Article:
Before today’s reading, I thought I understood Islamophobia in America, including its complexities and origins; however, after today’s readings, I realize that there is a lot more history to it than I initially thought. Indeed, before tonight, I understood Islamophobia as something that arrived in America in the aftermath of the September 11 attacks. I believed that George Bush’s Administration played on existing fears of Muslim people to convince the American public to go to war and submit to more draconian security measures. I also believed that a different result in the election of 2000 could have drastically changed the American response to the attacks. After today’s readings, I have come to understand this is not true.
In the Elba article, the long history of Islamophobia is explained, dispelling my understanding that the fear of Muslims in America was birthed after 9/11. As Elba explains, immigration policy systemically discriminated against Muslims long before the year 2001. Indeed, Muslims were prohibited from becoming citizens for almost 200 years because they did not exhibit whiteness. Laws like these prohibit Muslims from becoming a part of the American community and further isolated them from Americans. Additionally, Muslims in media were often stereotyped. This made it difficult for Muslims to become viewed as modern citizens and excluded a large amount of Muslims who were not Arab.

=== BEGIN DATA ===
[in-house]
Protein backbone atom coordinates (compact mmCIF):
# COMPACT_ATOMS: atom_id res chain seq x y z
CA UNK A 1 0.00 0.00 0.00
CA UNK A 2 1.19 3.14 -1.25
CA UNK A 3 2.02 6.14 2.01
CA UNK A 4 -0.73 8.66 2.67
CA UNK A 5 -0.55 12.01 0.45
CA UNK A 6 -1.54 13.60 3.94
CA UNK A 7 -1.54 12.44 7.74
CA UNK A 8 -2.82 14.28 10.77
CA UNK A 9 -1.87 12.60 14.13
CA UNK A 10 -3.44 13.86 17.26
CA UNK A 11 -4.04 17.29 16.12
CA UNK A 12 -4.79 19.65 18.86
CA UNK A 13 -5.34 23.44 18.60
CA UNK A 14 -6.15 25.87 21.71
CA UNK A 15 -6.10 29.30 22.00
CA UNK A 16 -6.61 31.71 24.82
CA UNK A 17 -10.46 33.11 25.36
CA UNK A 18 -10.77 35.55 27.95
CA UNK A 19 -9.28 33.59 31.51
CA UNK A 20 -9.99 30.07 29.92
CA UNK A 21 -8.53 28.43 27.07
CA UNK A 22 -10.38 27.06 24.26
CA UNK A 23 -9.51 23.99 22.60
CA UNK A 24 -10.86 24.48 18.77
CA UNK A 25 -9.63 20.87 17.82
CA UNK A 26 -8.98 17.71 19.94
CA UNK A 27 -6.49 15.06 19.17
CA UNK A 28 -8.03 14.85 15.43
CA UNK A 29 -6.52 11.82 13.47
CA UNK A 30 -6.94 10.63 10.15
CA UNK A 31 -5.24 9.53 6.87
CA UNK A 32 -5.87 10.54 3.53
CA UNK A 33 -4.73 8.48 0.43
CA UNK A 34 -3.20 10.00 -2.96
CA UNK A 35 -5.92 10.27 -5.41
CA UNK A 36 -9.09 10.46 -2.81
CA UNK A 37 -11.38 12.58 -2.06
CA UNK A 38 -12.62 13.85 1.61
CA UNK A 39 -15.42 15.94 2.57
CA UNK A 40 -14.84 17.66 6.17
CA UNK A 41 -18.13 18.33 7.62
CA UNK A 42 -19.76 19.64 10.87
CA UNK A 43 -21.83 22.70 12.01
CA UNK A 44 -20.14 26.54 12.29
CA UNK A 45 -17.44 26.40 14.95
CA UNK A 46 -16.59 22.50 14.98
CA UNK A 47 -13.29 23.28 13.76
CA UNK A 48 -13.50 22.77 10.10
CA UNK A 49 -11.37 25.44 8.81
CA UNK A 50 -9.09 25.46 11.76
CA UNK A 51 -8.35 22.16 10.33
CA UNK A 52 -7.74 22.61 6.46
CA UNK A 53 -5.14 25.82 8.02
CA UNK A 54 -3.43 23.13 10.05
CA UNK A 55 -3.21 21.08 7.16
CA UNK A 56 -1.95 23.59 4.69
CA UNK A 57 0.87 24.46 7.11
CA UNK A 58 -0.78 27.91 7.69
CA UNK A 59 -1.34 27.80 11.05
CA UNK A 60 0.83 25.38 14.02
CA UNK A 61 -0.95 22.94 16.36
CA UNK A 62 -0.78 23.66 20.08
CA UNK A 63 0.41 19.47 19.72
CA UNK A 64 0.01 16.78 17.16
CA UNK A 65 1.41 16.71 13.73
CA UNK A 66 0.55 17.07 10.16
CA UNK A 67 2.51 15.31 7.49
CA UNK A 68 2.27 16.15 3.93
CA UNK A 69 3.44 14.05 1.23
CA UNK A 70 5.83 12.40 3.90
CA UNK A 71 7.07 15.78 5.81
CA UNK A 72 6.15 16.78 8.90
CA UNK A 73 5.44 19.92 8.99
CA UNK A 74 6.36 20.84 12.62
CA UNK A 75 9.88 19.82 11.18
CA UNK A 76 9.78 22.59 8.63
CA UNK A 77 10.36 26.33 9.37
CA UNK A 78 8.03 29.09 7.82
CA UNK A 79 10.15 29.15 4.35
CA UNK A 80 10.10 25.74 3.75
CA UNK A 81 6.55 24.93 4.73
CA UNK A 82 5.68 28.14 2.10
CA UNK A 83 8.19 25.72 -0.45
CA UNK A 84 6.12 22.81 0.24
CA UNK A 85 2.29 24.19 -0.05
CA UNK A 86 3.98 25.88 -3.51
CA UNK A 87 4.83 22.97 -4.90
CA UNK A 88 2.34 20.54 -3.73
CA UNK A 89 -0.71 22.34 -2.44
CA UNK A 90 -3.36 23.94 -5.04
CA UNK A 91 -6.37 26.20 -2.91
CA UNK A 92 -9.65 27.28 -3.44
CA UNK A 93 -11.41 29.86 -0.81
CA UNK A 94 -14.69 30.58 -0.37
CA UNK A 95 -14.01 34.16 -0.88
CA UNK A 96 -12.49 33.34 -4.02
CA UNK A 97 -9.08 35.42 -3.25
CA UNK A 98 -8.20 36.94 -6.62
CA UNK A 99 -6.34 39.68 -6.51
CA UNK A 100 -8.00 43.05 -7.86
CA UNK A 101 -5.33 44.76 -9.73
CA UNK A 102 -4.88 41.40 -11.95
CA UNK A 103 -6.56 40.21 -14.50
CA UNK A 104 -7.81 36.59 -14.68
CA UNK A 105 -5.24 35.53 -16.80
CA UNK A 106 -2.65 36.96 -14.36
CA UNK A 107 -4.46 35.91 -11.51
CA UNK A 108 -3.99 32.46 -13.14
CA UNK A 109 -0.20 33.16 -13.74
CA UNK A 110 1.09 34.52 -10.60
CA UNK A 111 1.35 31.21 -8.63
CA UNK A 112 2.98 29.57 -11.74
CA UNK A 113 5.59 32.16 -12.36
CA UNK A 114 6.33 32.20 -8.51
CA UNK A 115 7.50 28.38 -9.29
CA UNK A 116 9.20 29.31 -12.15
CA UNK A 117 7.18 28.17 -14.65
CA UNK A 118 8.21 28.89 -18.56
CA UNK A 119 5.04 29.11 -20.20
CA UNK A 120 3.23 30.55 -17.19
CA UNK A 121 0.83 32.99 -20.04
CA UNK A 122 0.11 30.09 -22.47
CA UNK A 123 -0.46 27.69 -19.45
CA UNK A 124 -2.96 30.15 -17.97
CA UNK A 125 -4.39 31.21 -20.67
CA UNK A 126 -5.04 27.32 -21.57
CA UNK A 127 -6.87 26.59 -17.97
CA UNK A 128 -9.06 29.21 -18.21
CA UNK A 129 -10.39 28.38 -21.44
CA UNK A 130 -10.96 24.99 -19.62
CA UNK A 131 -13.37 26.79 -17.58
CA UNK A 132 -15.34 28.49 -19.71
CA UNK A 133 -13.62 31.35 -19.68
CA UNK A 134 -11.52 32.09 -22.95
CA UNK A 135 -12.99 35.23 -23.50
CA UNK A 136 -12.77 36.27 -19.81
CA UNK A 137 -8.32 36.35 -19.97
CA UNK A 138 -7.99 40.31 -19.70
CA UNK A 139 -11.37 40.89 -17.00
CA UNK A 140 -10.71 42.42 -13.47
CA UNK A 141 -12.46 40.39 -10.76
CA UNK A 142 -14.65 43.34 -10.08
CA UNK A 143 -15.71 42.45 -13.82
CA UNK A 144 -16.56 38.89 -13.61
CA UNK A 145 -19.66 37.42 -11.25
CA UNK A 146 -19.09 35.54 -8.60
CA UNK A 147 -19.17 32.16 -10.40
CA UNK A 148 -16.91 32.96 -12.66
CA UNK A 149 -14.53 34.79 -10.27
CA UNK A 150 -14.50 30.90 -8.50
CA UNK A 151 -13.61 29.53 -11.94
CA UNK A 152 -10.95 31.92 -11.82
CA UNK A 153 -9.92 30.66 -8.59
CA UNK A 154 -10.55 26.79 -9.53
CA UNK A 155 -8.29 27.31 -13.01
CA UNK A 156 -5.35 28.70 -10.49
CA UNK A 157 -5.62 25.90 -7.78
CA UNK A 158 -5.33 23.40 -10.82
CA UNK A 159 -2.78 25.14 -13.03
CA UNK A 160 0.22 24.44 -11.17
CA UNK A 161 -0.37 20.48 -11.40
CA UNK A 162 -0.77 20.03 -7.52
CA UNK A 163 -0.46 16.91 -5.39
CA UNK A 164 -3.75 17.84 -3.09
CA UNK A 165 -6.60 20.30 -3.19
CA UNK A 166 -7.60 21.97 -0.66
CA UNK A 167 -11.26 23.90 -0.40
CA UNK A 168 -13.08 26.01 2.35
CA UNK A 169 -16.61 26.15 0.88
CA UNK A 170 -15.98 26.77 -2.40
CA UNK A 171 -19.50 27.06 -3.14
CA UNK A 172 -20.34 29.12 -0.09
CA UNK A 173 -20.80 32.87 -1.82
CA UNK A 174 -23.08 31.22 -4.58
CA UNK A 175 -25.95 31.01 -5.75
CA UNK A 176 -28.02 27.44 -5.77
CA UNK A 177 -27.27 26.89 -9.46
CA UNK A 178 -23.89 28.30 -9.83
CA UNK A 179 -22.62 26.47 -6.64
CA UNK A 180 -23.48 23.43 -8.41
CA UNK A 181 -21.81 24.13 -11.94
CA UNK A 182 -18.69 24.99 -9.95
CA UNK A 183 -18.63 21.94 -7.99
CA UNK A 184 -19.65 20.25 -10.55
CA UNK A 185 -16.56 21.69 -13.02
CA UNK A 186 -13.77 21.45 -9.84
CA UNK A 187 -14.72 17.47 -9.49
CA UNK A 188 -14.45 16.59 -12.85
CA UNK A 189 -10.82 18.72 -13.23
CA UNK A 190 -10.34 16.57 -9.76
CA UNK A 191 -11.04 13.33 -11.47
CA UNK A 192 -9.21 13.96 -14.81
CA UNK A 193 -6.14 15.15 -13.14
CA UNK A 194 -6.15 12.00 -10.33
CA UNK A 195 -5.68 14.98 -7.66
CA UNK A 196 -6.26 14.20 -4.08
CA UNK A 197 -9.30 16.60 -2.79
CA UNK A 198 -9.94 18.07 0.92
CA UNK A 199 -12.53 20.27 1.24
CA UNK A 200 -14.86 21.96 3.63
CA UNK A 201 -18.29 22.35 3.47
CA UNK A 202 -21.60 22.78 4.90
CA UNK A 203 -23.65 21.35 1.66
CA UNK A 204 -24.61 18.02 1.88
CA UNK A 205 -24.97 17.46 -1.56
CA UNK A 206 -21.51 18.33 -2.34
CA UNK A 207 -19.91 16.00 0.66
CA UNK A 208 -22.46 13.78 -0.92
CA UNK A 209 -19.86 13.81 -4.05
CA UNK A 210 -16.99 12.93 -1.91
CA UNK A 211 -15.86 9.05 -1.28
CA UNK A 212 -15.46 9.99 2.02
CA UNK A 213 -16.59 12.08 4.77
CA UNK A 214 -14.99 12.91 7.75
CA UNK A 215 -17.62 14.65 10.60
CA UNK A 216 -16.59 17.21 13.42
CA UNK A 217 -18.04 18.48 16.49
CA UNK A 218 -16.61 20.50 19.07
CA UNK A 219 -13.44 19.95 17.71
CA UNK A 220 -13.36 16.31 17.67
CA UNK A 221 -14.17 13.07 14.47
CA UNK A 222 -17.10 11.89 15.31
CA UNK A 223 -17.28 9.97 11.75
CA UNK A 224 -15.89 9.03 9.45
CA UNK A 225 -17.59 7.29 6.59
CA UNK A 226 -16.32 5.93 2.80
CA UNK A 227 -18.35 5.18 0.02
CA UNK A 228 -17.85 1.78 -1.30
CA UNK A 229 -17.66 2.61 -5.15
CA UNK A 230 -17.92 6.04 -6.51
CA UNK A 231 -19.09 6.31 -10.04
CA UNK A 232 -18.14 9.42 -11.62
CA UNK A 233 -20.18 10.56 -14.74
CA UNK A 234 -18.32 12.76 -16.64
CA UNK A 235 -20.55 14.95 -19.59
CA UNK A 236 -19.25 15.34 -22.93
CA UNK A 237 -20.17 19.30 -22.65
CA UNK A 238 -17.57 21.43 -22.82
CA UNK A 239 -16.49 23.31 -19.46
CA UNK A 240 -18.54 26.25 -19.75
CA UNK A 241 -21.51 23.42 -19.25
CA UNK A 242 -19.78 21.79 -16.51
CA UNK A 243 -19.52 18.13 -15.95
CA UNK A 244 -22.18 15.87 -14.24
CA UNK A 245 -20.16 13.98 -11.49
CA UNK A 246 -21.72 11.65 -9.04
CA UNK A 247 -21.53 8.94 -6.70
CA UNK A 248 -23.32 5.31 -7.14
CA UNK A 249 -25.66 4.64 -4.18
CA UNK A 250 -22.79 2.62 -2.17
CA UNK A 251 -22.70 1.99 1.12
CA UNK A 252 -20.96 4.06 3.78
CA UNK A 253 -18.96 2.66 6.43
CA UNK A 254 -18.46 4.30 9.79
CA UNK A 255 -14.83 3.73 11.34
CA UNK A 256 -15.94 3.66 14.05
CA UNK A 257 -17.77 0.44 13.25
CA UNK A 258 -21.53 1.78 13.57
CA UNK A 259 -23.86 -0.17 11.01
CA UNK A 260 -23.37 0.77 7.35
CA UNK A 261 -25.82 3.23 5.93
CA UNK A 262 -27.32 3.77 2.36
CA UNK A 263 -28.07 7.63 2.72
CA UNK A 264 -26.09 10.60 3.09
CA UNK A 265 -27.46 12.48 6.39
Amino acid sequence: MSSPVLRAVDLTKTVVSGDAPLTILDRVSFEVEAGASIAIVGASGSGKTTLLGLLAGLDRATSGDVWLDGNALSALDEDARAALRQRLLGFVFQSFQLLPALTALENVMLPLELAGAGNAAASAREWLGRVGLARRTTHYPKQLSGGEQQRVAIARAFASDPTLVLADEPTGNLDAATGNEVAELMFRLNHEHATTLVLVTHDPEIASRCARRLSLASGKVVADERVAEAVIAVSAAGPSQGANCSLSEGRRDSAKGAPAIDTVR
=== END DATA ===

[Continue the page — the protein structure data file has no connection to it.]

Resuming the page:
In the Zinn chapter, he explains how these seeds of Islamophobia were exacerbated after the events of 9/11. While I originally thought Al Gore would have implemented extremely different policies in the aftermath of 9/11, Zinn contends that by painting Gore as a very similar candidate to Bush (with the exception of environmental policies). Later, Zinn explains that the rampant Islamophobia encouraged by the Bush Administration should not have been justified as retaliation for an incomprehensible act. Indeed, the chapter continues to reveal that American leaders in the 90s understood that a terrorist attack from the Middle East was a likely response to US foreign policy in the reason. The proof that US officials new that an attack was likely and still encouraged Islamophobia in the aftermath is proof that the US’s reaction to 9/11 wasn’t the start of Islamophobia in the country but rather a continuation of its history.